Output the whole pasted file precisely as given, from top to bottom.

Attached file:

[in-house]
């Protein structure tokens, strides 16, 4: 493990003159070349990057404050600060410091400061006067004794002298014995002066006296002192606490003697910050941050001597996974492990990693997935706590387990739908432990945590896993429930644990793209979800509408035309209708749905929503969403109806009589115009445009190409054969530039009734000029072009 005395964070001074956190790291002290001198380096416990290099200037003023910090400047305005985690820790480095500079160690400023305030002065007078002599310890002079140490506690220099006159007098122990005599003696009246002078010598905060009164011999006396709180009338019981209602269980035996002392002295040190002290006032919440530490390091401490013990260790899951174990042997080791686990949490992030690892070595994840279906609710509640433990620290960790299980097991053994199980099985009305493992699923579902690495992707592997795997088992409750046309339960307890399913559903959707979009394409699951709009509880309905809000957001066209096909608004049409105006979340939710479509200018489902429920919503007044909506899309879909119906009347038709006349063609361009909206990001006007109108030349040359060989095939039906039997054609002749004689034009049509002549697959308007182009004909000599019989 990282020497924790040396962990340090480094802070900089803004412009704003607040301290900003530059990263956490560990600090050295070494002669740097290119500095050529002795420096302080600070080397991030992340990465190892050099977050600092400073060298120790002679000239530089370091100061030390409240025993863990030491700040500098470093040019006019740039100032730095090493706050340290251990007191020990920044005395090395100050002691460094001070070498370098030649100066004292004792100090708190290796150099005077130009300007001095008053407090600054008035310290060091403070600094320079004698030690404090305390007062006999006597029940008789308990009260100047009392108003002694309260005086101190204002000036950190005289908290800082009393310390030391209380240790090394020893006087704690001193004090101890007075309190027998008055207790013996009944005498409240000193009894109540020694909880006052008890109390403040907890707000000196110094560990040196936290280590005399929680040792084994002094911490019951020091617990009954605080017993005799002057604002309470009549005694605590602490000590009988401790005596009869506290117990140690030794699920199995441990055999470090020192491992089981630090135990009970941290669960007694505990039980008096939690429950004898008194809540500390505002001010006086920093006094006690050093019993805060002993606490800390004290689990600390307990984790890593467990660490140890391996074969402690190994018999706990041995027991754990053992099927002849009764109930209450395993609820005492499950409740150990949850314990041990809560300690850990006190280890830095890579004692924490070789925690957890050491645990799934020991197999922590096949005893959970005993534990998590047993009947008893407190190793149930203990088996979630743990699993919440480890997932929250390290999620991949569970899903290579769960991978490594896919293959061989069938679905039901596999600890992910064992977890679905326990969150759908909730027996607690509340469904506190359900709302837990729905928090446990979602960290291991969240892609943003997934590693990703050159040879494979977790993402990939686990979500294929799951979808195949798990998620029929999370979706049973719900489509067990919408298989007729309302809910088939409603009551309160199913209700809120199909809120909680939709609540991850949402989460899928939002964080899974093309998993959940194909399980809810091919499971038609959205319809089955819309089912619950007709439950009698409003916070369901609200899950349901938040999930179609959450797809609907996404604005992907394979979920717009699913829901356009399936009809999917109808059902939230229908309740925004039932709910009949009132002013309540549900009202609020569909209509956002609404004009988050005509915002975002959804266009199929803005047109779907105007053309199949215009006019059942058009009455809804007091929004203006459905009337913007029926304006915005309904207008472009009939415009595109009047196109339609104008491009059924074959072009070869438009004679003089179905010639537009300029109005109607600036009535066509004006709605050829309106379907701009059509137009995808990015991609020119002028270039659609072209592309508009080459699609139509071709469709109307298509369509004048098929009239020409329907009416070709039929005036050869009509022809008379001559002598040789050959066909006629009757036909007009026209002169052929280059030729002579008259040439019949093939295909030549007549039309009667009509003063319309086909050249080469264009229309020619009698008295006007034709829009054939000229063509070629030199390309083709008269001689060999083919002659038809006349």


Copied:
[in-house]
């Protein structure tokens, strides 16, 4: 493990003159070349990057404050600060410091400061006067004794002298014995002066006296002192606490003697910050941050001597996974492990990693997935706590387990739908432990945590896993429930644990793209979800509408035309209708749905929503969403109806009589115009445009190409054969530039009734000029072009 005395964070001074956190790291002290001198380096416990290099200037003023910090400047305005985690820790480095500079160690400023305030002065007078002599310890002079140490506690220099006159007098122990005599003696009246002078010598905060009164011999006396709180009338019981209602269980035996002392002295040190002290006032919440530490390091401490013990260790899951174990042997080791686990949490992030690892070595994840279906609710509640433990620290960790299980097991053994199980099985009305493992699923579902690495992707592997795997088992409750046309339960307890399913559903959707979009394409699951709009509880309905809000957001066209096909608004049409105006979340939710479509200018489902429920919503007044909506899309879909119906009347038709006349063609361009909206990001006007109108030349040359060989095939039906039997054609002749004689034009049509002549697959308007182009004909000599019989 990282020497924790040396962990340090480094802070900089803004412009704003607040301290900003530059990263956490560990600090050295070494002669740097290119500095050529002795420096302080600070080397991030992340990465190892050099977050600092400073060298120790002679000239530089370091100061030390409240025993863990030491700040500098470093040019006019740039100032730095090493706050340290251990007191020990920044005395090395100050002691460094001070070498370098030649100066004292004792100090708190290796150099005077130009300007001095008053407090600054008035310290060091403070600094320079004698030690404090305390007062006999006597029940008789308990009260100047009392108003002694309260005086101190204002000036950190005289908290800082009393310390030391209380240790090394020893006087704690001193004090101890007075309190027998008055207790013996009944005498409240000193009894109540020694909880006052008890109390403040907890707000000196110094560990040196936290280590005399929680040792084994002094911490019951020091617990009954605080017993005799002057604002309470009549005694605590602490000590009988401790005596009869506290117990140690030794699920199995441990055999470090020192491992089981630090135990009970941290669960007694505990039980008096939690429950004898008194809540500390505002001010006086920093006094006690050093019993805060002993606490800390004290689990600390307990984790890593467990660490140890391996074969402690190994018999706990041995027991754990053992099927002849009764109930209450395993609820005492499950409740150990949850314990041990809560300690850990006190280890830095890579004692924490070789925690957890050491645990799934020991197999922590096949005893959970005993534990998590047993009947008893407190190793149930203990088996979630743990699993919440480890997932929250390290999620991949569970899903290579769960991978490594896919293959061989069938679905039901596999600890992910064992977890679905326990969150759908909730027996607690509340469904506190359900709302837990729905928090446990979602960290291991969240892609943003997934590693990703050159040879494979977790993402990939686990979500294929799951979808195949798990998620029929999370979706049973719900489509067990919408298989007729309302809910088939409603009551309160199913209700809120199909809120909680939709609540991850949402989460899928939002964080899974093309998993959940194909399980809810091919499971038609959205319809089955819309089912619950007709439950009698409003916070369901609200899950349901938040999930179609959450797809609907996404604005992907394979979920717009699913829901356009399936009809999917109808059902939230229908309740925004039932709910009949009132002013309540549900009202609020569909209509956002609404004009988050005509915002975002959804266009199929803005047109779907105007053309199949215009006019059942058009009455809804007091929004203006459905009337913007029926304006915005309904207008472009009939415009595109009047196109339609104008491009059924074959072009070869438009004679003089179905010639537009300029109005109607600036009535066509004006709605050829309106379907701009059509137009995808990015991609020119002028270039659609072209592309508009080459699609139509071709469709109307298509369509004048098929009239020409329907009416070709039929005036050869009509022809008379001559002598040789050959066909006629009757036909007009026209002169052929280059030729002579008259040439019949093939295909030549007549039309009667009509003063319309086909050249080469264009229309020619009698008295006007034709829009054939000229063509070629030199390309083709008269001689060999083919002659038809006349």